“Tough,” I say. I sound more authoritative than I feel, and Tau actually smiles at me. I add, “If he comes, I’ll have to spell it out to him. I don’t mind.”

We talk a bit more – and then I go to bed. I think to myself: If he comes, I’ll deal with it. But I picture Leroi’s face, and get a sense of the basic respect and sensitivity which he tries so hard to maintain with me. I try to shrug off any worries. A kind of peace steals into my heart, despite the potential problems. And so, I fall asleep as soon as my head touches the pillow.


Friday 13 September:

In the morning, I think Tau’s more surprised than me, that Leroi hasn’t come.

Man, I can’t believe Leroi didn’t put any of that back pay towards a bond. Tau mentions this again today, saying, “That’s what he’s like, Miss. He doesn’t think of anyone except himself at the moment. And even when he’s got money, he expects everyone else to buy him things.”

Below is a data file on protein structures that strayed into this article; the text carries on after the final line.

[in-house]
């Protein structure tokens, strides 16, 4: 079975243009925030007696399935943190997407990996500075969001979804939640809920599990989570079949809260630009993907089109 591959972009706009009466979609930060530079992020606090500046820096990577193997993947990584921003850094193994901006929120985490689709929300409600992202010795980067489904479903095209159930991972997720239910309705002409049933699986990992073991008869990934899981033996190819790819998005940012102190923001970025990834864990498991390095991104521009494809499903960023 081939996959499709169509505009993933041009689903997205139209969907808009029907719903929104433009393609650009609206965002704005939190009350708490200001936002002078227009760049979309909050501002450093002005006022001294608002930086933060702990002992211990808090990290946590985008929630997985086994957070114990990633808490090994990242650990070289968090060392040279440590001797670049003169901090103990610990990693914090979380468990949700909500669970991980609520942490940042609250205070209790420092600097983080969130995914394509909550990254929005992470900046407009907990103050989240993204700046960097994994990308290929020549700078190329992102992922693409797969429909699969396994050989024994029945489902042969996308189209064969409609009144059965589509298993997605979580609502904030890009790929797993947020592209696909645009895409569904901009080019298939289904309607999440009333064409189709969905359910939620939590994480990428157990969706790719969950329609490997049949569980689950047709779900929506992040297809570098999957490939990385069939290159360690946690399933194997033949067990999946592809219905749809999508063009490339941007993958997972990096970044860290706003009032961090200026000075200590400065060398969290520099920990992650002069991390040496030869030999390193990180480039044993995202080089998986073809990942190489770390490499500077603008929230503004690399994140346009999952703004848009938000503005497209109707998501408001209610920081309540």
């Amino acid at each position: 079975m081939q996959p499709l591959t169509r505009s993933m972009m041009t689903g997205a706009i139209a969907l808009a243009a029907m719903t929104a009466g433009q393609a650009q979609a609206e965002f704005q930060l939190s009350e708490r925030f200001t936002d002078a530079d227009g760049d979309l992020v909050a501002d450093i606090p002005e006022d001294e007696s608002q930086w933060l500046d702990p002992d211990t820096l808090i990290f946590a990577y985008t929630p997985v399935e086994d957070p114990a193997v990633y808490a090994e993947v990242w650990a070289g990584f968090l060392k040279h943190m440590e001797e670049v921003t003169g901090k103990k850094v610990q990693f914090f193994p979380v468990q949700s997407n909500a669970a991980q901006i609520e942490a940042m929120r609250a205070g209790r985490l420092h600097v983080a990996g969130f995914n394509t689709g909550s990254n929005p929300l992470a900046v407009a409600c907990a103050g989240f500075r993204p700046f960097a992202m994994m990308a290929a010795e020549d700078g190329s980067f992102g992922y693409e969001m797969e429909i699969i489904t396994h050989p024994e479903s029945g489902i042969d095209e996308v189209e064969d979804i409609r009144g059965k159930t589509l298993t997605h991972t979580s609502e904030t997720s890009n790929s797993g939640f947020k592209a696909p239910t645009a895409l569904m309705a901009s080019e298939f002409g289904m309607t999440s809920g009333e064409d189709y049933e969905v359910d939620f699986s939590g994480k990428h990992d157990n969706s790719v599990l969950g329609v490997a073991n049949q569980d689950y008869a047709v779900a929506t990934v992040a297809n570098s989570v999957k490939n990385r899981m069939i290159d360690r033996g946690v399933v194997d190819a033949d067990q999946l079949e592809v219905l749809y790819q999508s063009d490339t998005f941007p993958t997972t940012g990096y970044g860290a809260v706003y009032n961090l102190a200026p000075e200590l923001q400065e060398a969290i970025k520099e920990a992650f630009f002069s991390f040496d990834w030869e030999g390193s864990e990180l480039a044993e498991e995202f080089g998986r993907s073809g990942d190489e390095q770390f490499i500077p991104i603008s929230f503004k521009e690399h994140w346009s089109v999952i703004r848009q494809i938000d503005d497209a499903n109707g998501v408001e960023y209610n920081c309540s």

“But nothing, though,” I murmur.

“No, Miss – nothing,” Tau says, sighing deeply.

“What did he get with it then?”

“The PS3. And just flash stuff, clothes and shit. Whatever he wanted.”

Not much we can do about it though. We just shake our heads.


And I go to work.

Aurelius is back at school today, after several weeks absence. “I missed this class,” he tells me, very nicely and without a qualm.

I take this at face value, and smile at him.

Later, he appears again out of nowhere, when I have 12 History. He sometimes ‘pops down’ to see one of his boys, but always leaves directly when he’s snapped.

“Aurelius,” I begin, but quite fondly all the same. “What are you doing here? Go back to Geography.”

Aurelius beams at me, quite happy to be apprehended this way. “I just came to see you, Miss,” he tries. “I came to gaze upon your beauty.” He adds, “You’re fo’i lole,” making my class get the giggles.